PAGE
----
FinTechs are beginning to bring financial services to underserved populations and into markets where banks don't dare to tread.
For much of the past decade, FinTech startups have pushed the envelope in the financial services sector. In doing so, they’ve posed a significant challenge to incumbent institutions.
That challenge has now turned into a growing market share for FinTech businesses that looks like it’s only going to increase with time.
And all across the world, innovative FinTech products are beginning to bring financial services to underserved populations and into markets where traditional banks don’t dare to tread.
Nowhere is this truer than in Latin America. According to the World Bank, about 50% of the population there lacks a bank account, and many more lack access to common financial services the rest of the developed world takes for granted.
In fact, there’s been so much FinTech activity in Latin America of late, experts are now calling the region the next capital of the FinTech world. For investors, that should be more than enough reason to sit up and take notice.
To help them understand what’s happening, here’s an overview of the FinTech activity in the Latin American market and why they should be paying close attention to it.
Just a few short years ago, the Latin American market was being all but ignored by traditional financial institutions. But today, the situation has radically changed.
Since 2017, there’s been an explosion of FinTech activity all across the region. At last count, at least 1,166 fintech initiatives were operating there, spread across 18 countries. What’s more, two out of three of them report being in the advanced stages of development.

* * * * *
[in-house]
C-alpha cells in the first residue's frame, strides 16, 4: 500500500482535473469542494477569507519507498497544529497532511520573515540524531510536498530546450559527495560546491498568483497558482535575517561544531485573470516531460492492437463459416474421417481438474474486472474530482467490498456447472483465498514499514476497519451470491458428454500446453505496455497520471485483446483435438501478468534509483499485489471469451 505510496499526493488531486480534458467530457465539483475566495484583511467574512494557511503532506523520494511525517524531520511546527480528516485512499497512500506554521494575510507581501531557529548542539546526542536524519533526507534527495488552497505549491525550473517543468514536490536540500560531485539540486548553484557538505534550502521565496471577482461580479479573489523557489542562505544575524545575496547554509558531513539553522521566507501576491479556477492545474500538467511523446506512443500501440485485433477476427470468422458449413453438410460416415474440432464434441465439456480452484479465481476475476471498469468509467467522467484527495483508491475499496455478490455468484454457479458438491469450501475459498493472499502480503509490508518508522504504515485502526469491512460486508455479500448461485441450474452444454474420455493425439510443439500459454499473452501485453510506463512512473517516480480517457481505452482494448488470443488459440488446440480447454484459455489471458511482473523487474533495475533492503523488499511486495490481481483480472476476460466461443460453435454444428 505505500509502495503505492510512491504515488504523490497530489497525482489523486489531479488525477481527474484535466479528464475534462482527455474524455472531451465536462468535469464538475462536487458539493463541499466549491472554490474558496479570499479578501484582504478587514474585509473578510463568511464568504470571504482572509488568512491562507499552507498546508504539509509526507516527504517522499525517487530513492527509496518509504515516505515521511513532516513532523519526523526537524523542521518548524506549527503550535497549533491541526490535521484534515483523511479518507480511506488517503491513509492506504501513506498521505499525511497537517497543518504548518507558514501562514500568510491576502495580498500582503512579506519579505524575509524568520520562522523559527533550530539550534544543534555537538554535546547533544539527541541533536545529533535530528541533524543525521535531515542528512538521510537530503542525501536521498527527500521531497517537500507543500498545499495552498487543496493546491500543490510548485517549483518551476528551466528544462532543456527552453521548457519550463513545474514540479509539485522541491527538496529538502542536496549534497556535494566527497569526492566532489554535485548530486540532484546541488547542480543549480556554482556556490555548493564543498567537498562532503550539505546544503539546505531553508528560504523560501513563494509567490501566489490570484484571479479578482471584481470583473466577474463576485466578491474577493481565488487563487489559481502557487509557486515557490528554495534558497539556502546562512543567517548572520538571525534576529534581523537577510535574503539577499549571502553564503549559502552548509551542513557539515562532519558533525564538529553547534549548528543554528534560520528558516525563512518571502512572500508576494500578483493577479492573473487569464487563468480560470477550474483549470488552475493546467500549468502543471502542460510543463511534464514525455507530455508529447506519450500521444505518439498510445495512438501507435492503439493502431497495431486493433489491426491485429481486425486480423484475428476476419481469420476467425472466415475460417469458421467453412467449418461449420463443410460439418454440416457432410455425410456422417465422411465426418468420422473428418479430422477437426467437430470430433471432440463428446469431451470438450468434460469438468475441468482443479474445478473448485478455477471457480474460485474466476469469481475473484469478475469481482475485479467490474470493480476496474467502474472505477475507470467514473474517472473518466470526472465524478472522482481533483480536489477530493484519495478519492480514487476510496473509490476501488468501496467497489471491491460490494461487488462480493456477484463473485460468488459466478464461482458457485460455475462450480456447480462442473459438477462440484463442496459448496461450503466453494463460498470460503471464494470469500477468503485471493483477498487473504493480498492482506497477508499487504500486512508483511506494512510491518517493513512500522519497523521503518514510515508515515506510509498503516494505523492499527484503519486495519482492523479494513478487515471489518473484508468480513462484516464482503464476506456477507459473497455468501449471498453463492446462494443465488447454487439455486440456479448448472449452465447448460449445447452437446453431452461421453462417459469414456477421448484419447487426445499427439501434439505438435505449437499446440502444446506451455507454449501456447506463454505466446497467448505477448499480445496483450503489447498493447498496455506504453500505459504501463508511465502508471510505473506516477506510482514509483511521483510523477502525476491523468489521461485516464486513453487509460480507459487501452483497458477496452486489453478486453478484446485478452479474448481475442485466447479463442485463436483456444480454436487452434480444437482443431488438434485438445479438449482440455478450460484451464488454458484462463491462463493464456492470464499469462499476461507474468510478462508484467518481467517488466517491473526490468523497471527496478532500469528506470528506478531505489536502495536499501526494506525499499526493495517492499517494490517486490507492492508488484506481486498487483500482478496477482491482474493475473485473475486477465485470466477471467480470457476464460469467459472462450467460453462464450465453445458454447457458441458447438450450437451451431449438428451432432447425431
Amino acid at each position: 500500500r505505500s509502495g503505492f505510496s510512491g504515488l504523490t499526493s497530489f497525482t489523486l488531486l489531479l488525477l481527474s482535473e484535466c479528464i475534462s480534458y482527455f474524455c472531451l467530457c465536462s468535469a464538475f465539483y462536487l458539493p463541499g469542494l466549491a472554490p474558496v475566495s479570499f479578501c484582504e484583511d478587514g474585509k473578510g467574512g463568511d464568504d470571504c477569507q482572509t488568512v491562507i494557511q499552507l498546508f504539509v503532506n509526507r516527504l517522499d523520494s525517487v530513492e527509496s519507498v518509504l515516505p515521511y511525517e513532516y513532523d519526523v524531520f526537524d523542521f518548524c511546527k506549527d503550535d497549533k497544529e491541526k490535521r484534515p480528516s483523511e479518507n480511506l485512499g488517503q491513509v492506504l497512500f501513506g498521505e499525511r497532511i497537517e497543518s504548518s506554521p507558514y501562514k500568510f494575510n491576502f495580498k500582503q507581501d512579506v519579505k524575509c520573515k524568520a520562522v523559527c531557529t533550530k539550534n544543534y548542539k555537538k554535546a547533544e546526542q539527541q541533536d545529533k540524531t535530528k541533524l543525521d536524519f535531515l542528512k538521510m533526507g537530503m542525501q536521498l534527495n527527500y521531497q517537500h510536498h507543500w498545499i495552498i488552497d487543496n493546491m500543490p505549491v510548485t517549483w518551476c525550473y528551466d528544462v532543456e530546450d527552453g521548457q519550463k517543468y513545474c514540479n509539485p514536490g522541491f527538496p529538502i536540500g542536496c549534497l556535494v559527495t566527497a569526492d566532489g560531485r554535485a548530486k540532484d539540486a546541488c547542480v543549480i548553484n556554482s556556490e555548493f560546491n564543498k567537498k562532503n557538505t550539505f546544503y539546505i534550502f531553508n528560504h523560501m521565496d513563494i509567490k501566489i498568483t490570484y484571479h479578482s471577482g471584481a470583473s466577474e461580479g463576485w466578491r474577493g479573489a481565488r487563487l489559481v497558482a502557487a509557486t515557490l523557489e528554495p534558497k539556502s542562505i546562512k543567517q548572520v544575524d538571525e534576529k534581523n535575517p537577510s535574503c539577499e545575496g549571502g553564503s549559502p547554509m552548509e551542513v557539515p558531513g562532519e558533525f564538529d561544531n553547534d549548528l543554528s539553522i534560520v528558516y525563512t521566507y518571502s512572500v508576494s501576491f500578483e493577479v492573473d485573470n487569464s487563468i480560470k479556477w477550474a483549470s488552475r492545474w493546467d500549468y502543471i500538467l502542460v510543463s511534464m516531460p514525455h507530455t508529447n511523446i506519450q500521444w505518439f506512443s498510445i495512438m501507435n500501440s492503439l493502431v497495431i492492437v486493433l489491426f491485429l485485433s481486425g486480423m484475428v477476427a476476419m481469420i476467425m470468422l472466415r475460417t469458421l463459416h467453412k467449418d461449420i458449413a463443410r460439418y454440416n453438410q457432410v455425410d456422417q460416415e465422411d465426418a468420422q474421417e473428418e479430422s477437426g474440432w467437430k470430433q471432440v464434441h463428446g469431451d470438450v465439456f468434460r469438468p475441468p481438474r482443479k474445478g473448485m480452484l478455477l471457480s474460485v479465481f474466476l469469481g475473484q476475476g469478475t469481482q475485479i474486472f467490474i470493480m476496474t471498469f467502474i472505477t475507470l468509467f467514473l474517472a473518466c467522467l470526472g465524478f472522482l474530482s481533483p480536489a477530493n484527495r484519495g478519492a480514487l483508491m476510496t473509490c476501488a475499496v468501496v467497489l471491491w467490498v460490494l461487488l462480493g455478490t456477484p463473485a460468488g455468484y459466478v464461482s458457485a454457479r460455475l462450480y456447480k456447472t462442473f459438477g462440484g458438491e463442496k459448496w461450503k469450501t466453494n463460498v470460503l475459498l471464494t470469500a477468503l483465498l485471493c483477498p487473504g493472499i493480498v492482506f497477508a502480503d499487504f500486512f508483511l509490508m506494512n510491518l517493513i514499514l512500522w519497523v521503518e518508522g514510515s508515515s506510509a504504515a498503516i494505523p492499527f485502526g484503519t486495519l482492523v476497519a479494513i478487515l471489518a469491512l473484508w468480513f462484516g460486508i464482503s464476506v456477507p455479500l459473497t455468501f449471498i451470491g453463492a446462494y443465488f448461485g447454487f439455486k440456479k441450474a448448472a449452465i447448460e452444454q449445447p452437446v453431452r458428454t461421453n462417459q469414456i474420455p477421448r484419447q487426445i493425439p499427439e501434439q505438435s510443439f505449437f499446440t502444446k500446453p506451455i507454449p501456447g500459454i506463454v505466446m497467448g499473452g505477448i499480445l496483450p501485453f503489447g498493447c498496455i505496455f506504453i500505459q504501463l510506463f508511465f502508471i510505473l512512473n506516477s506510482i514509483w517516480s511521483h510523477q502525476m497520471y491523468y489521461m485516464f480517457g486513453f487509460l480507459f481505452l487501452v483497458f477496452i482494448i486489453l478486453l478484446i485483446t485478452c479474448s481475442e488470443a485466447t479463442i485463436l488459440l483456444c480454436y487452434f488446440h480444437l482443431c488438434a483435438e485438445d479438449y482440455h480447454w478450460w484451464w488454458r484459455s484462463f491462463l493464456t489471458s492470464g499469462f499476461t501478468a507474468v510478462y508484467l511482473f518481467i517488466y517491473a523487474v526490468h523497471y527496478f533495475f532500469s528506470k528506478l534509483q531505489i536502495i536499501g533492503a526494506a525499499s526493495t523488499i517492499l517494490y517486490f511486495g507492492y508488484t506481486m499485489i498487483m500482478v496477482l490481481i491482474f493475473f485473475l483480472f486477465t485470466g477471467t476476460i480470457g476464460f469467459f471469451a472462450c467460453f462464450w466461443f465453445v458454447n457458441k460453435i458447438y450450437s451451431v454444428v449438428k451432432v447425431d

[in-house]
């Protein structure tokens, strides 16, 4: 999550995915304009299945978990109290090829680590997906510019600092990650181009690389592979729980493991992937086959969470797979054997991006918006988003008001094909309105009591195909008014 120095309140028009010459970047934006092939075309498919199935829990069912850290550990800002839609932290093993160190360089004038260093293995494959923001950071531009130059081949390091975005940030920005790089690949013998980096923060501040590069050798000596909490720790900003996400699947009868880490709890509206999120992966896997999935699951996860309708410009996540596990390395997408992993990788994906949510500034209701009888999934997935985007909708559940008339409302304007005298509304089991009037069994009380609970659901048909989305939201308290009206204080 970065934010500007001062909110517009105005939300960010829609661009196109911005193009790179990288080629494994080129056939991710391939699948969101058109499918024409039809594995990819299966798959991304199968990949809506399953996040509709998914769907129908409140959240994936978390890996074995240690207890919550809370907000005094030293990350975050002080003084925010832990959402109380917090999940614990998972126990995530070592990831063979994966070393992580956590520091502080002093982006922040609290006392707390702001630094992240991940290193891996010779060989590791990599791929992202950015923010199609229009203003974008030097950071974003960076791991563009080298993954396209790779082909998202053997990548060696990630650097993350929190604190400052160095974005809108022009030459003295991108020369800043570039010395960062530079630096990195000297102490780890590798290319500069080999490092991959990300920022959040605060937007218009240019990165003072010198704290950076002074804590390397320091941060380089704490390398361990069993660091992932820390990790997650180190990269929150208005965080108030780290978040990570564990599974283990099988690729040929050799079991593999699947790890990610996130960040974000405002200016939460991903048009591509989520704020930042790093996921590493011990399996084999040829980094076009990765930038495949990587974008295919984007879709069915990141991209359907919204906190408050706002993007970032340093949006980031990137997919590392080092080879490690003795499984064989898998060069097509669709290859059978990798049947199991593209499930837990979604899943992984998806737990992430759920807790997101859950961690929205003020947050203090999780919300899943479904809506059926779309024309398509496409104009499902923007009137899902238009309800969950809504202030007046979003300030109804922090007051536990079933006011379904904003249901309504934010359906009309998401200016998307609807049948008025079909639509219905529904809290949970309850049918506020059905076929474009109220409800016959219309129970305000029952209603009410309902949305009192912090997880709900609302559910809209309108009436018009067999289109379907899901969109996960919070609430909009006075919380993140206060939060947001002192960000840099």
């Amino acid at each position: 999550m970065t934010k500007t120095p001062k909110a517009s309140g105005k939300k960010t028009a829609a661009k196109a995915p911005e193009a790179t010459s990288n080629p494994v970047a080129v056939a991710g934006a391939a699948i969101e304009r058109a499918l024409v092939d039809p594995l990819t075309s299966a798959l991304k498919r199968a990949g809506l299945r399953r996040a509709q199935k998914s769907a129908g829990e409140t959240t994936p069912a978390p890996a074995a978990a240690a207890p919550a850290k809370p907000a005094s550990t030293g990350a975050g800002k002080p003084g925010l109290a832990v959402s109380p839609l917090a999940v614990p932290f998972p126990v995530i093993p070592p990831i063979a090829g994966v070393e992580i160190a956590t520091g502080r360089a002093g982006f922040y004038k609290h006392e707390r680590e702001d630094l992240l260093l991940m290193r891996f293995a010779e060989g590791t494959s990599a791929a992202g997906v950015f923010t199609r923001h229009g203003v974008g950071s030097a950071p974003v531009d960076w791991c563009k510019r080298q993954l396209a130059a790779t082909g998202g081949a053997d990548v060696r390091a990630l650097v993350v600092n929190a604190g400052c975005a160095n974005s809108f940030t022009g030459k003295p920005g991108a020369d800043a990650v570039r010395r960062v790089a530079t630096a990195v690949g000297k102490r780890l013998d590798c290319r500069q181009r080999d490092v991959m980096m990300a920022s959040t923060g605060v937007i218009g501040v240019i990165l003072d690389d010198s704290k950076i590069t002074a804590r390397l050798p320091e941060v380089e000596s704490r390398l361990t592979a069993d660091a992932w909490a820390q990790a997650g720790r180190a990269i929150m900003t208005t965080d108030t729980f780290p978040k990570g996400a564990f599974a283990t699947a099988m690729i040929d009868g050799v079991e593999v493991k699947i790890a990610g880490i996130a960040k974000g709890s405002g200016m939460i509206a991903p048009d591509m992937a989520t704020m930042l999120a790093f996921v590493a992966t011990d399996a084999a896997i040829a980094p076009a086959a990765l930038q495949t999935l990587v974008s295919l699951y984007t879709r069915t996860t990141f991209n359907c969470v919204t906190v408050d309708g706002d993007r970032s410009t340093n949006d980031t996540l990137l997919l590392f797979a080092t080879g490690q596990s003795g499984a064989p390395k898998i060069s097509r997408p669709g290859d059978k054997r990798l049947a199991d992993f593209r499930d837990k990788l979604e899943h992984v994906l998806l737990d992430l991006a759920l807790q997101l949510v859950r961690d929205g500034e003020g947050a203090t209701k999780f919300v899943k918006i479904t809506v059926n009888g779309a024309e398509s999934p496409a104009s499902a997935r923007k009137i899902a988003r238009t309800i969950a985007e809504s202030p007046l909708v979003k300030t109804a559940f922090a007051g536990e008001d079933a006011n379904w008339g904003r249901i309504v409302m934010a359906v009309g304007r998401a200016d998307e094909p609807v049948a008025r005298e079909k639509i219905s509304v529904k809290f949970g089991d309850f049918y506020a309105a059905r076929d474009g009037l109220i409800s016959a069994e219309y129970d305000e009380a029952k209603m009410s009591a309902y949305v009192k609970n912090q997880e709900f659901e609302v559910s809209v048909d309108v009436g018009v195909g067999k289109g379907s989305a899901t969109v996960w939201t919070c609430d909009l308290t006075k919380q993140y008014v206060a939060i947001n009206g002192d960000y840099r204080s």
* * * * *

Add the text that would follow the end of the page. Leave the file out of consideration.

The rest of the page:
And the venture capital world has noticed. In 2019 alone, VC investment in FinTech startups in Latin America totaled USD 2.1 billion. That number represented growth of 690% over the past five years.
And although the market faced setbacks in 2020 due to the coronavirus pandemic, there’s every reason to believe that it’s going to bounce back in 2021 to its pre-pandemic performance levels.
It isn’t just the yawning gap in financial services access that’s making the region so attractive to FinTech startups. It’s also the fact that the countries in the region have an above-average rate of home internet penetration – 66% – and that mobile internet use is also common among about three-quarters of the population there.
And that has not only increased potential consumer access to FinTech products but also helped improve access to educational attainment among the local labor force.
Internet availability has increased upward mobility and increased access to international high-level degree programs. Both factors have created a rising, highly-educated middle class that’s become the founders of many of the regional FinTech startups.
Those founders understand the markets they’re operating within in ways that outsiders could not, and are thus building services custom-tailored to local consumers’ needs.
At this point, informed readers may have noticed that the conditions on the ground in Latin America are hardly unique. The same conditions can also be found throughout much of Southeast Asia.
But Latin America has one more ace up its sleeve that’s helping to fuel its FinTech boom. It’s that banking regulators and central banks in the region are bending over backward to embrace new financial technologies.
In Mexico and Brazil, regulators have moved to drop barriers to entry that had prevented FinTech operators from getting things like bank charters and lending licenses.
And their laissez-faire approach also extends to cryptocurrencies and blockchain technology, producing a corresponding boom in that sector as well.
And on top of all of that, central banks in the region have done their utmost to push businesses and citizens toward digital payment options and away from cash – often driving them right into the waiting arms of FinTech operators.
The Bottom Line
All of these factors add up to a red-hot FinTech market in Latin America that bears all the hallmarks of a long-term success story. As investment opportunities go, it doesn’t get much better than that.
So, with that in mind, now would be a great time for global investors to start digging into the multitude of FinTech startups and established firms in the region.
That’s because, despite all of the activity, there’s still plenty of room for growth – and that means plenty of opportunities to profit for those with the foresight to do their due diligence soon.